The Weak Bridegroom and His Disreputable Bride
In terms of how the physical world works, Christianity is absurd. The world is hell-bent on accomplishing anything and everything by the exertion of power, force, and violence. But, Christianity asserts that God declares the whole power game won by losing. Instead of sending a preacher to declare that with enough exertion the kingdom of heaven can be realized on earth, the Father sends Jesus to reconcile the world to Himself. God simply drops dead to the whole subject of direct force producing eternal results, and stretched on the cross, He shuts up once for all about how the world can be saved from sin and death.
God does not strong-arm anyone into the Resurrection. He gave up on that method as far back as the Flood. He even put up a rainbow for Noah and his descendants as a reminder of His promise never to do anything like that again. Why? Because forcing someone to repent and believe is no way to maintain a relationship. Threats of judgment and death, although possibly effective in the short-term, cannot compel a person to cooperate. God can drown us, open the earth up to swallow us, send an army to execute us, but it cannot cause a single person at the core of their being to stop sinning and right their wrongs. And yes, Jesus does on occasion lash out in anger, but God's final word on the whole matter of how He will reconcile the world to Himself is settled passively at Golgotha.
This is why, when Christianity is tuned-up to the message of the Gospel of Jesus Christ, that the world rejects Christianity. God invites the world to believe that bare-knuckled force never had and never will convert anyone to our cause. During the Middle Ages, whole villages were baptized and converted at the point of a spear. And yet, people still worshipped their gods, they just made sure to do it when the local priest was not looking. The Church has also done many, many good things through the exploitation of state power too, but at the end of the day, the truth of history is that when it has acted with force and violence to carry out its mission, the results have been less than productive for winning sinners for the kingdom. The pews may be full and the coffers clanking with coin, but sore butts and bloated budgets do not make a Christian.
The Church is sent to proclaim the foolishness of a God who died for us and who directs us (in His ultimate work of divine passivity) to consume Him so that we may live forever. We are not sent into the world to erect cathedrals, hold potlucks, or fill out the budget by way of twice a year youth carwashes no matter how productive they may be to the overall physical health of the congregation. The Church is sent into the world to preach the foolishness of God that is wiser than all human understanding (1 Corinthians 1:25). A message which, we are assured, is foolishness to Jews and idiocy to Greeks.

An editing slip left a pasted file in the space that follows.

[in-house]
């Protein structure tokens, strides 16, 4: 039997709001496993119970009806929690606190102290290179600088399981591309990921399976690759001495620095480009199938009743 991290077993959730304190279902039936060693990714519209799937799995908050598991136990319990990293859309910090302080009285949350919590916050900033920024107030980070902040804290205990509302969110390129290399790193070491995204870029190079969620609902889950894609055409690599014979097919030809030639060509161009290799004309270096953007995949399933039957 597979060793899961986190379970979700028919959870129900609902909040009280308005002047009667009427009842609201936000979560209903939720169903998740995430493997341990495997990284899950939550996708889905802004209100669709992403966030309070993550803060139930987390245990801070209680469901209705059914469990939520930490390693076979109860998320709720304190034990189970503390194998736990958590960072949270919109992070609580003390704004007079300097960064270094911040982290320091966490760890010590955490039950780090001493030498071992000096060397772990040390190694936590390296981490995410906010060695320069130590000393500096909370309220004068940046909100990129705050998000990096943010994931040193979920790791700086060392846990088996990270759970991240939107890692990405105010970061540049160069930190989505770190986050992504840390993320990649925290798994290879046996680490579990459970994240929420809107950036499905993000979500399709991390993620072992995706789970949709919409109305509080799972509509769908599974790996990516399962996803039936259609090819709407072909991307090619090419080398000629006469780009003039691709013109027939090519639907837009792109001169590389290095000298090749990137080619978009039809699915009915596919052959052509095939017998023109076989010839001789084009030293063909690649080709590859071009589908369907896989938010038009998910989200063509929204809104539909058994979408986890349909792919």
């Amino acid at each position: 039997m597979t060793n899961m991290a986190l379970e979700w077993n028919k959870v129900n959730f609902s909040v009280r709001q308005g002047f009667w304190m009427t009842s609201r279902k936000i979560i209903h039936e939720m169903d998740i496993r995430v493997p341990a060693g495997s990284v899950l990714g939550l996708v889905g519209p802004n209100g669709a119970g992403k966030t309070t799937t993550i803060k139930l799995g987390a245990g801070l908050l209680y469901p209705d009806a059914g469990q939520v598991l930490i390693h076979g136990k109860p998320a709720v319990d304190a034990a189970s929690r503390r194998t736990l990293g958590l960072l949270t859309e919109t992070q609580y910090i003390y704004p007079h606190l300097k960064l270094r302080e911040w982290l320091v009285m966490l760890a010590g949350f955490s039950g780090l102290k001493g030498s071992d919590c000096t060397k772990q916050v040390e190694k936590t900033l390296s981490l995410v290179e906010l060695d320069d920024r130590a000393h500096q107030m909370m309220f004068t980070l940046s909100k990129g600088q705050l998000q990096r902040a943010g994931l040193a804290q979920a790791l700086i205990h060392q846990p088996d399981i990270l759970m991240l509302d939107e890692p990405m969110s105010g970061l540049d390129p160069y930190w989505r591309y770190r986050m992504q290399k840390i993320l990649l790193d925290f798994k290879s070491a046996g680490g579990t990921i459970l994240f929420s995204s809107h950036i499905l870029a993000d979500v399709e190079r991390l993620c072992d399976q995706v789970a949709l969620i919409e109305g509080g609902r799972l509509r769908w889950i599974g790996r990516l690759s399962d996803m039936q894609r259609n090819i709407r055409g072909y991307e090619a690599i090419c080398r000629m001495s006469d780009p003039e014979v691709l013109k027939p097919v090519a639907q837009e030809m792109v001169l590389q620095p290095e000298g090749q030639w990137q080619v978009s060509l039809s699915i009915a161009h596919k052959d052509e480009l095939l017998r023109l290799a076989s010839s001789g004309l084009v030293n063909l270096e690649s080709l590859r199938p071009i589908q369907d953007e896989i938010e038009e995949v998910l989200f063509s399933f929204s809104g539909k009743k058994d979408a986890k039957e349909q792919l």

When the Church seeks then to follow the way of the world, employing her resources to force growth, well-being, and sufficiency "in the Name of God", she becomes just one more earthly institution more concerned about respectability and influence than the truth of the Gospel; that the weakness of God is stronger than any human being. That passivity, not power, is the Way into the wedding feast of the Lamb. In this proclamation the Church is then free to be faithful, to embrace the absurdity of its message, to cherish her absurdity and lack of respectability. She is set free in Christ, in short, to revel in her irrelevance to the ways of the world's power and wisdom.
When she operates at the margins of society Church is free to pursue her God-breathed mission. She announces the scandalous Good News that in Christ Jesus all sinners have a place at God's table. All people in all places are found, not lost, so far as our Savior is concerned. The whole rag-tag mass of humanity, ghettoized and written off by the power-brokers and deal-makers of this world, are home free in Savior Jesus. The Church embraces this cosmic, timeless absurdity. She pursues her mission like a young lover pursues her beloved. She latches onto her Bridegroom's promises, egged on by His selfless love for her, and runs headlong through the world in all her bedecked absurdity and irrelevance inviting everyone she meets to the party.
In the end, the Church embraces her weakness, the impracticality of her Lord's patience with sinners, letting their wrongs be—even if it costs her the respect of others who advertise the Church as a kind of ad-hoc rehab center for morally compromised people—so that all those who are considered infidels by the wise and powerful of the world may join her in her mission, looking forward in hope to the day when every tear will be stopped and all mourning is turned into joy at the trumpet sound, in the blink of an eye, when our Bridegroom comes to carry us home.